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Chapter 6 – The Biomechanics of Skeletal Muscle. 1. Principal characteristics of skeletal muscle 2. Structural organization of skeletal muscle 3. Fast versus slow twitch motor units 4. Roles assumed by muscles 5. Types of muscular contraction 6. Factors affecting force production.

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Chapter 6 – The Biomechanics of Skeletal Muscle

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Chapter 6 – The Biomechanics of Skeletal Muscle

1.Principal characteristics of skeletal muscle

2.Structural organization of skeletal muscle

3. Fast versus slow twitch motor units

4. Roles assumed by muscles

5. Types of muscular contraction

6. Factors affecting force production


Chapter 6 – The Biomechanics of Skeletal Muscle

  • Four principal characteristics:

    • Excitability – ability to receive and respond to a stimulus

    • Contractilty (irritability) – ability of a muscle to contract and produce a force

    • Extensibility – ability of a muscle to be stretched without tissue damage

    • Elasticity – ability of a muscle to return to its original shape after shortening or extension


Structural organization of skeletal muscle

From Principles of Human Anatomy (7th edition), 1995 by Gerard J. Tortora, Fig 9.5, p 213


From Basic Biomechanics by Susan Hall (3rd edition), Fig 6.6, page 153

6-6


From Skeletal Muscle: Form and Function (2nd ed) by MacIntosh, Gardiner, and McComas. Fig 1.4, p. 8.


From Basic Biomechanics by Susan Hall (3rd edition), Fig 6.5, page 152

6-5


Structural organization of skeletal muscle

From Principles of Human Anatomy (7th edition), 1995 by Gerard J. Tortora, Fig 9.5, p 213


From Basic Biomechanics by Susan Hall (3rd edition), Fig 6.3, page 150

6-3


From Exercise Physiology: Theory and Application to Fitness and Performance (6th Edition) by Scott K. Powers and Edward T. Howley. Fig 8.6 P. 147


A motor unit: single motor neuron and all the muscle fibers it innervates

From Basic Biomechanics Instructors manual by Susan Hall (2nd edition, 1995), Fig TM 31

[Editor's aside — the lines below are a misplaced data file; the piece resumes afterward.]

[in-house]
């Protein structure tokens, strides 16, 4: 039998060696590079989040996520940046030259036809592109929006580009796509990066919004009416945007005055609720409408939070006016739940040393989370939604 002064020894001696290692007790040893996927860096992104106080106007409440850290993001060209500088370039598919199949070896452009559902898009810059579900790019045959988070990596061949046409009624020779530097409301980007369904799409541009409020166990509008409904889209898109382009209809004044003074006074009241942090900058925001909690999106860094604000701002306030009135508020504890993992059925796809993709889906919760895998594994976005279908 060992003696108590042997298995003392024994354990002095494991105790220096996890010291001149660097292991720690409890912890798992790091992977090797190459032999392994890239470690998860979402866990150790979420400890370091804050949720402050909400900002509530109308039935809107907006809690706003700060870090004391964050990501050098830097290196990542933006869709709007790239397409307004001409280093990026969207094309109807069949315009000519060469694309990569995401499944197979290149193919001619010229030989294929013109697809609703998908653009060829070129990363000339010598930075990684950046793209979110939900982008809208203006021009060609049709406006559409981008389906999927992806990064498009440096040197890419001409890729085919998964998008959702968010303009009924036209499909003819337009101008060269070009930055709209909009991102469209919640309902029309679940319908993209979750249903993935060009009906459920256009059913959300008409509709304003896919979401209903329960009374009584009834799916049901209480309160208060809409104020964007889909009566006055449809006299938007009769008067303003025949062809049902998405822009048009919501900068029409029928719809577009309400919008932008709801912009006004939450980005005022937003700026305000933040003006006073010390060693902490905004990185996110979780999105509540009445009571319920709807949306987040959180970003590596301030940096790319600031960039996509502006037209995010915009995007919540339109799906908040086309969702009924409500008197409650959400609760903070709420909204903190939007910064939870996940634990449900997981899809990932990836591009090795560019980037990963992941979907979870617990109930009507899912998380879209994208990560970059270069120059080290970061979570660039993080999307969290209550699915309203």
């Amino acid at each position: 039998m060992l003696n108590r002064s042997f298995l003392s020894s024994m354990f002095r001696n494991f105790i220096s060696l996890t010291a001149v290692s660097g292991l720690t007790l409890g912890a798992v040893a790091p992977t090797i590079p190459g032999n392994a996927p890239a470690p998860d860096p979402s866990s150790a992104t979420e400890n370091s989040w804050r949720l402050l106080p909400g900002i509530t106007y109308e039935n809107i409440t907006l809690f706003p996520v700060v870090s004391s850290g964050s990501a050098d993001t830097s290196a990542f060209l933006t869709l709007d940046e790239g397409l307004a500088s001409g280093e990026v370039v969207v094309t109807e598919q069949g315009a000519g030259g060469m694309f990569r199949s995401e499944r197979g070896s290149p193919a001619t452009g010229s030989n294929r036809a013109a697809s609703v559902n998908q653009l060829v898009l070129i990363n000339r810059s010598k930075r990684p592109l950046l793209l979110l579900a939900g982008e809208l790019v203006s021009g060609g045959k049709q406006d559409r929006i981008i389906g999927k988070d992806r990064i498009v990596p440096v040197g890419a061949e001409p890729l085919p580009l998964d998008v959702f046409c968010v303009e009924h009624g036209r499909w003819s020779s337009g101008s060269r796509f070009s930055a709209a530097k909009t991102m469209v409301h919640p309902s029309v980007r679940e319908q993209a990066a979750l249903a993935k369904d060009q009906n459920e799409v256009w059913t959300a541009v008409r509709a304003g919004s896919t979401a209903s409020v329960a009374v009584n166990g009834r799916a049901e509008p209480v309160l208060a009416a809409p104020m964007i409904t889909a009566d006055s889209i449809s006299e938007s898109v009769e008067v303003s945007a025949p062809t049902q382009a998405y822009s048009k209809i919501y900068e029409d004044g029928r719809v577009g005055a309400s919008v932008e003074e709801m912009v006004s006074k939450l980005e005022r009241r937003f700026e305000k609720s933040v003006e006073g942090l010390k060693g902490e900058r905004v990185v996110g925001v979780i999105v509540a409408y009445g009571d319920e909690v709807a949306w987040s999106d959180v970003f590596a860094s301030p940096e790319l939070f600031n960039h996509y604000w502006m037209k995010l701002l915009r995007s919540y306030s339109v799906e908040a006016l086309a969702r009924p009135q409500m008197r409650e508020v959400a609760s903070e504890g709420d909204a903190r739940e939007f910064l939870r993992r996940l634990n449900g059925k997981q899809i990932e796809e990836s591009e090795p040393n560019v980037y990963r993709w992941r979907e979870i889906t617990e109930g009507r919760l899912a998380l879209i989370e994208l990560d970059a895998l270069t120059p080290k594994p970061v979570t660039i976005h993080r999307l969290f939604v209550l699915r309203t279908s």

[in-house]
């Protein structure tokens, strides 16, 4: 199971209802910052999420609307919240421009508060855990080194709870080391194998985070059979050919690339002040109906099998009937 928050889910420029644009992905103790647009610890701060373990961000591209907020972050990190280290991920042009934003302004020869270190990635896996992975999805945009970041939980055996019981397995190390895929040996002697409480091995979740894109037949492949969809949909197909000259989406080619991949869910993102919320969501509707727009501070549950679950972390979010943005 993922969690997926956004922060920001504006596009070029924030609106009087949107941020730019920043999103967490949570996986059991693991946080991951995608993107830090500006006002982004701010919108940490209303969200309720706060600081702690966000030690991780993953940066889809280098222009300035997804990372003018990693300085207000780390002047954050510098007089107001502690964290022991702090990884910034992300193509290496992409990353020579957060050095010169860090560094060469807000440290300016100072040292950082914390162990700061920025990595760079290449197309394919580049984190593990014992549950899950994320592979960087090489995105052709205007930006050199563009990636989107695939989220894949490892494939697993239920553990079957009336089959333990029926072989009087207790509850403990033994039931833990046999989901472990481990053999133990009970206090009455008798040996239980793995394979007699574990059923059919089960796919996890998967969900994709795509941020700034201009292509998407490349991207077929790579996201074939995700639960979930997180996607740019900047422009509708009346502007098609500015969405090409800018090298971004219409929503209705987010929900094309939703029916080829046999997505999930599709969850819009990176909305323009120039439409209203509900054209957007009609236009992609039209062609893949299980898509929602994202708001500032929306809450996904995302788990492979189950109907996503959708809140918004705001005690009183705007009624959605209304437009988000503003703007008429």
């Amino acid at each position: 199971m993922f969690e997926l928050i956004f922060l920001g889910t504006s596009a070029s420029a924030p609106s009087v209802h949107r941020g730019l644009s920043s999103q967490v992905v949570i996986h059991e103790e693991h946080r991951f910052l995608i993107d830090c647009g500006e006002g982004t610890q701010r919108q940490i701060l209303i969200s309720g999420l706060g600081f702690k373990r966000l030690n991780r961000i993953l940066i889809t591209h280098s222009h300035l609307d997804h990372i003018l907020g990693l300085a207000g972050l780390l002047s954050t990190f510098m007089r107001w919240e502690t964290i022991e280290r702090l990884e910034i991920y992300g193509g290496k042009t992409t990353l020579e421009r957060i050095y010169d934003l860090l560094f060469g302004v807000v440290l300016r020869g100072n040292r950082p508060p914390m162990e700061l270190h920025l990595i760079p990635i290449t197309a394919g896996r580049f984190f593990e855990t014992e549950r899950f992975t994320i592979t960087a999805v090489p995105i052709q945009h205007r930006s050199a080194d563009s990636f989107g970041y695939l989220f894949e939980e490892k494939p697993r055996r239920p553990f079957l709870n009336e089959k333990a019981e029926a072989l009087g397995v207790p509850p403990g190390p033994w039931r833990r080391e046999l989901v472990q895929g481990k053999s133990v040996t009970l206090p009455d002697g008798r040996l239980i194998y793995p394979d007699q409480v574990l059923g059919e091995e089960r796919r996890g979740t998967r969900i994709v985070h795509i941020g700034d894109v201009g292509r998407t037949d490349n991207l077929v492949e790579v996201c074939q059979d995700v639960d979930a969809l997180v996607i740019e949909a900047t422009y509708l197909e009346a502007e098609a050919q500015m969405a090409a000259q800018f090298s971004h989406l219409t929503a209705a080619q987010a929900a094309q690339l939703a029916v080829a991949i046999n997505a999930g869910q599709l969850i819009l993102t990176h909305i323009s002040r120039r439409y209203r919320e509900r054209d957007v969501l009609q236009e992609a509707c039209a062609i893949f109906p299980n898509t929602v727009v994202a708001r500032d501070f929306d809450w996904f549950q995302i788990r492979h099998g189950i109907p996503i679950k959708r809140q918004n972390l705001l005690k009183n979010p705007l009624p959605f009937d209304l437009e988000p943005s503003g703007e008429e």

From Basic Biomechanics by Susan Hall (3rd edition), Fig 6.7, page 154

6-7


From Basic Biomechanics by Susan Hall (3rd edition), Fig 6.8, page 154

6-8


  • Types of muscle fiber: Fast twitch vs Slow Twitch

    Type I Type IIa Type IIb

    ST OxidativeFT Oxidative - FT Glycolytic

    (S0)Glycolytic (FOG) (FG)

  • Contraction speed slow fast (2xI) fast (4xI)

  • Time to peak force slow fast fast


FT ST

Twitch Tension

Time

Fast twitch (FT) fibers both reach peak tension and relax more quickly than slow twitch (ST) fibers. (Peak tension is typically greater for FT than for ST fibers.)


  • Types of muscle fiber: Fast twitch vs Slow Twitch

    Type I Type IIa Type IIb

    ST OxidativeFT Oxidative - FT Glycolytic

    (S0)Glycolytic (FOG) (FG)

  • Contraction speed slow fast (2xI) fast (4xI)

  • Time to peak force slow fast fast

  • Fatigue rate slow inter. fast

  • Fiber diam. small inter. large

  • Aerobic capacity high inter. low

  • Mitochondrial conc. high inter. low

  • Anaerobic capacity low inter. High

    Sedentary people – 50% slow/50% fast, whereas elite athletes may differ

    e.g., cross country skiers – 75% slow 25% fast

    sprinters - 40% slow 60% fast


Roles assumed by muscles

  • Agonist: acts to cause a movement

  • Antagonist: acts to slow or stop a

  • movement

  • Stabilizer: acts to stabilize a body part

  • against some other force

  • Neutralizer: acts to eliminate an

  • unwanted action produced by an agonist

  • Synergist: acts to perform the same action

  • as another muscle


Types of muscular contraction

  • Concentric: fibers shorten

  • Eccentric: fibers lengthen

  • Isometric: no length change


Factors affecting force Production

1. Cross-sectional area

2. Frequency of stimulation

3. Spatial recruitment

4. Velocity of shortening

5. Muscle length

6. Action of the series elastic component

7. Muscle architecture

8. Electromechanical delay

9. Muscle temperature


1. Cross-sectional area

Hypertrophy: increase in the # of myofibrils and myofilaments